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The 4 Keys to Meditation

BREATHE – establish a deep and smooth ujaii breath exchange. Breathe in and out through the nose, accessing space deep in the diaphragm triggering relaxation response via sensory receptors.


ALIGN- Sit tall like a pillar, utilizing the bandhas to stabilize the core to support a straight spine. Establishing a firm base with knees settled below hip level, closing the eyes.


OPEN- Send the breath to closed or tight spaces in the body and mind. Be open to the emotions and intuitional feeling that arise during the meditative process.


TRUST – Trust the body and mind to develop the skill to sit in peace. Trust the practice of meditation over time to bring peaceful change to daily life. Trust the healthy path you have chosen to pursue.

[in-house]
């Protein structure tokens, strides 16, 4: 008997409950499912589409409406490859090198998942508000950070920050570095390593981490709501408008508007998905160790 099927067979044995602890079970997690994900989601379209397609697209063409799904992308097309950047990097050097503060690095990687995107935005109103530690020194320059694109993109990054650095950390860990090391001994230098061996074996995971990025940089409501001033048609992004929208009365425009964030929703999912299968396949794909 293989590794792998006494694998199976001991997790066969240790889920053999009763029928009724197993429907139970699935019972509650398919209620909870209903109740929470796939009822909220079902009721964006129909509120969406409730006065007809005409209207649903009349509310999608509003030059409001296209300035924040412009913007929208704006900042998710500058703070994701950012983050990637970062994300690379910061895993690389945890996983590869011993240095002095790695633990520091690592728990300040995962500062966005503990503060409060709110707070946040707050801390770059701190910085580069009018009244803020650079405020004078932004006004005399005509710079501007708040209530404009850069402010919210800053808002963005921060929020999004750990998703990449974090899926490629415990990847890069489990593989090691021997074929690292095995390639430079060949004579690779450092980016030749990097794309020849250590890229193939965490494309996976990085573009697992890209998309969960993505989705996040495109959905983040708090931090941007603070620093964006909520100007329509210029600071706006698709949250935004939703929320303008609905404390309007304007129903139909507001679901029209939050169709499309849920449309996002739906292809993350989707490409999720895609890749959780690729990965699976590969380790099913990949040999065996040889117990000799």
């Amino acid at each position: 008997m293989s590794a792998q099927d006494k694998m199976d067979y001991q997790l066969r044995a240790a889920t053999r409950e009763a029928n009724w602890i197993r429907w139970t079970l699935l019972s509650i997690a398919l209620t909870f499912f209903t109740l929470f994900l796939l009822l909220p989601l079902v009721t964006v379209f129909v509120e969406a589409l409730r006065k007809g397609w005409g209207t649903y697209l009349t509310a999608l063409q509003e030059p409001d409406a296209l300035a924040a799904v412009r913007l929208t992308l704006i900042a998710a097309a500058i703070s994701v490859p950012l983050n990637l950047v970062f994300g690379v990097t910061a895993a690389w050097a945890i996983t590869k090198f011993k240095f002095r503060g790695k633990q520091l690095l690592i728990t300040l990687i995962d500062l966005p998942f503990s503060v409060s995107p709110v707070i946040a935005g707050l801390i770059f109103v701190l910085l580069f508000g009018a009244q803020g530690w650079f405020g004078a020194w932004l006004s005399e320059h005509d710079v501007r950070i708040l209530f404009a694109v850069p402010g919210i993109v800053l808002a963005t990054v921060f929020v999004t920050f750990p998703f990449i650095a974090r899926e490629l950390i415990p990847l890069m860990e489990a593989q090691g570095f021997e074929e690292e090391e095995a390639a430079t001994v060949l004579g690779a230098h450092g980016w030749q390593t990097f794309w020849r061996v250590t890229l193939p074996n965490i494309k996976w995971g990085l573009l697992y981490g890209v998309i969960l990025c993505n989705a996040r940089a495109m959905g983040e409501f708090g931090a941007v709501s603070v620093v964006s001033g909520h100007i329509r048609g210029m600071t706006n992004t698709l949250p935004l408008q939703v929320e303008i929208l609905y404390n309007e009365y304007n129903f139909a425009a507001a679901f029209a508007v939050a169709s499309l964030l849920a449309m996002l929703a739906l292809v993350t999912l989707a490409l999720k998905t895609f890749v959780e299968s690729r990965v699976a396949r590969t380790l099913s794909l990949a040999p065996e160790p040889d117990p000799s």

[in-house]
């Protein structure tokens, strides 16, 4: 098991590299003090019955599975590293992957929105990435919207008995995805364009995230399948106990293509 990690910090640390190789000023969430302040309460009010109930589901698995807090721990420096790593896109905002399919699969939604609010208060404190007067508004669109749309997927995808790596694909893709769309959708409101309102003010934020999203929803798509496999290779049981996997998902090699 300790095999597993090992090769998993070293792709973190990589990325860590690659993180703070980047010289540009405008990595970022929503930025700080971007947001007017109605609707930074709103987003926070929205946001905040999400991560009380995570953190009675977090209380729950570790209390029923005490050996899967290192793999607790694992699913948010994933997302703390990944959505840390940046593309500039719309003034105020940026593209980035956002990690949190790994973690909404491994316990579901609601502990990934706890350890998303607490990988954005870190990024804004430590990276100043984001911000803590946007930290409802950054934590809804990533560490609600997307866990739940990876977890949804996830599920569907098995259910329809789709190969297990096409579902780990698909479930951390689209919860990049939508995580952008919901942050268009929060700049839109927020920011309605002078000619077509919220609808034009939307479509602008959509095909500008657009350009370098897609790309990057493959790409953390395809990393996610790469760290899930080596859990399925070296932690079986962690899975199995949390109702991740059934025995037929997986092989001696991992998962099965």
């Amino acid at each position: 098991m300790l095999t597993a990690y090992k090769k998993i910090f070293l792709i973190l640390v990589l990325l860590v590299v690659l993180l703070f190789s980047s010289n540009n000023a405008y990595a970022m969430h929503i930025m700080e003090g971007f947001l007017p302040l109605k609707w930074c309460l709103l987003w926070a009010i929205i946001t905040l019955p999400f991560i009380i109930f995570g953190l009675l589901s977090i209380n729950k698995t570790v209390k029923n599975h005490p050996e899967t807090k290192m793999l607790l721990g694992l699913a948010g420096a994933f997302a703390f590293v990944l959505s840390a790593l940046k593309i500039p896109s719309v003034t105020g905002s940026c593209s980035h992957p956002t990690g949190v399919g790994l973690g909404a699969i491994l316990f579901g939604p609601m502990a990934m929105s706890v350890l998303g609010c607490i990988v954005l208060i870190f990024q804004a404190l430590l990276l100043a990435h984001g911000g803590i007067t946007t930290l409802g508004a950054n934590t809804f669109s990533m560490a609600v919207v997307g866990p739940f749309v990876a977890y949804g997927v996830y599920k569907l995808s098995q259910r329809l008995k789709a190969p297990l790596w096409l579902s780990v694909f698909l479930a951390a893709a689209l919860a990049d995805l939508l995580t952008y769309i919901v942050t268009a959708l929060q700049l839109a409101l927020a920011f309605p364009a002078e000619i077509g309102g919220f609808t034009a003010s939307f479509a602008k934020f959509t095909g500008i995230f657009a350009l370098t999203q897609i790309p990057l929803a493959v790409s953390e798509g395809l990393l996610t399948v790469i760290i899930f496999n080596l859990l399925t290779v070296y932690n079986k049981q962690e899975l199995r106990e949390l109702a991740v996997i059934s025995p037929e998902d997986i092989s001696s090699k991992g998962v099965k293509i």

Meditation Posture

When we practice meditation we need to have a comfortable seat and a good posture.

When we practice meditation we establish a comfortable seat and a straight spine posture to open the chakras and encourage flow of prana. The most important feature of the posture is to keep our back straight. To help us do this, if we are sitting on a cushion we make sure that the back of the cushion is slightly higher than the front, inclining our pelvis slightly forward. Some of us sit on a yoga block to raise the hips. It is fine to place a folded blanket on top of a block to achieve the desired height. It is not necessary at first to sit cross-legged, but it is a good idea to become accustomed to sitting in the posture of Buddha Vairochana. If we cannot hold this posture we should sit in one which is as close to this as possible while remaining comfortable. Props are our friends. Blocks are provided to happy vibe students. Friends enjoy bringing their own cushions and blankets to yoga and meditation classes.